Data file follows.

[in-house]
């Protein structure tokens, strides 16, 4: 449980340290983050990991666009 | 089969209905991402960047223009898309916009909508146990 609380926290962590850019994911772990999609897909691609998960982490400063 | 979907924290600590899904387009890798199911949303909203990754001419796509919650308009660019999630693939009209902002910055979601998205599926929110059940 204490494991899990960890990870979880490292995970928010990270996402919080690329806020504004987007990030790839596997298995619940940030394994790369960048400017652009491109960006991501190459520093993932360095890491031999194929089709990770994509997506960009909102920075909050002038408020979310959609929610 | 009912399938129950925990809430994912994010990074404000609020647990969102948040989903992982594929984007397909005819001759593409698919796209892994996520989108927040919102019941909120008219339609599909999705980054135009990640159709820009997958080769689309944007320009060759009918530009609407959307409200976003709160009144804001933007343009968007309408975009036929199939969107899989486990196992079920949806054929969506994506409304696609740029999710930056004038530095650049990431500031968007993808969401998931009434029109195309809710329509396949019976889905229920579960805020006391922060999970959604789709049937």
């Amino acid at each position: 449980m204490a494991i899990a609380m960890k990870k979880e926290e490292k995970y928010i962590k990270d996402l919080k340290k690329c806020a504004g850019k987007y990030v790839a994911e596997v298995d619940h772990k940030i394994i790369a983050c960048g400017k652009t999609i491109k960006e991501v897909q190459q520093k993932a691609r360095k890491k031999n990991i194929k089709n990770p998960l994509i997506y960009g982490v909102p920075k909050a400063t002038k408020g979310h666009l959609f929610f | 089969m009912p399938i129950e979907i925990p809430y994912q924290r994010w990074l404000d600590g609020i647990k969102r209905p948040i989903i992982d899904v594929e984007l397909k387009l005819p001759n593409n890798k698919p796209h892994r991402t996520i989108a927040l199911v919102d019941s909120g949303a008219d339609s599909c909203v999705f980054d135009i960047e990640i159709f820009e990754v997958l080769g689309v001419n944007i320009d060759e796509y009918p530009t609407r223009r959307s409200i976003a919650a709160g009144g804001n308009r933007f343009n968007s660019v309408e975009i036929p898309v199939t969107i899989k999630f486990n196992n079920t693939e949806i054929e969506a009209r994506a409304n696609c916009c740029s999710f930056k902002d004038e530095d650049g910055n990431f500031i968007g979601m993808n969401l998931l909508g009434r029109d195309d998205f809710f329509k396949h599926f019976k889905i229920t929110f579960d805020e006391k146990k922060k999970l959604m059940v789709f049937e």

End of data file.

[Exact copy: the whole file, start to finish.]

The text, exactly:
[in-house]
């Protein structure tokens, strides 16, 4: 449980340290983050990991666009 | 089969209905991402960047223009898309916009909508146990 609380926290962590850019994911772990999609897909691609998960982490400063 | 979907924290600590899904387009890798199911949303909203990754001419796509919650308009660019999630693939009209902002910055979601998205599926929110059940 204490494991899990960890990870979880490292995970928010990270996402919080690329806020504004987007990030790839596997298995619940940030394994790369960048400017652009491109960006991501190459520093993932360095890491031999194929089709990770994509997506960009909102920075909050002038408020979310959609929610 | 009912399938129950925990809430994912994010990074404000609020647990969102948040989903992982594929984007397909005819001759593409698919796209892994996520989108927040919102019941909120008219339609599909999705980054135009990640159709820009997958080769689309944007320009060759009918530009609407959307409200976003709160009144804001933007343009968007309408975009036929199939969107899989486990196992079920949806054929969506994506409304696609740029999710930056004038530095650049990431500031968007993808969401998931009434029109195309809710329509396949019976889905229920579960805020006391922060999970959604789709049937």
């Amino acid at each position: 449980m204490a494991i899990a609380m960890k990870k979880e926290e490292k995970y928010i962590k990270d996402l919080k340290k690329c806020a504004g850019k987007y990030v790839a994911e596997v298995d619940h772990k940030i394994i790369a983050c960048g400017k652009t999609i491109k960006e991501v897909q190459q520093k993932a691609r360095k890491k031999n990991i194929k089709n990770p998960l994509i997506y960009g982490v909102p920075k909050a400063t002038k408020g979310h666009l959609f929610f | 089969m009912p399938i129950e979907i925990p809430y994912q924290r994010w990074l404000d600590g609020i647990k969102r209905p948040i989903i992982d899904v594929e984007l397909k387009l005819p001759n593409n890798k698919p796209h892994r991402t996520i989108a927040l199911v919102d019941s909120g949303a008219d339609s599909c909203v999705f980054d135009i960047e990640i159709f820009e990754v997958l080769g689309v001419n944007i320009d060759e796509y009918p530009t609407r223009r959307s409200i976003a919650a709160g009144g804001n308009r933007f343009n968007s660019v309408e975009i036929p898309v199939t969107i899989k999630f486990n196992n079920t693939e949806i054929e969506a009209r994506a409304n696609c916009c740029s999710f930056k902002d004038e530095d650049g910055n990431f500031i968007g979601m993808n969401l998931l909508g009434r029109d195309d998205f809710f329509k396949h599926f019976k889905i229920t929110f579960d805020e006391k146990k922060k999970l959604m059940v789709f049937e």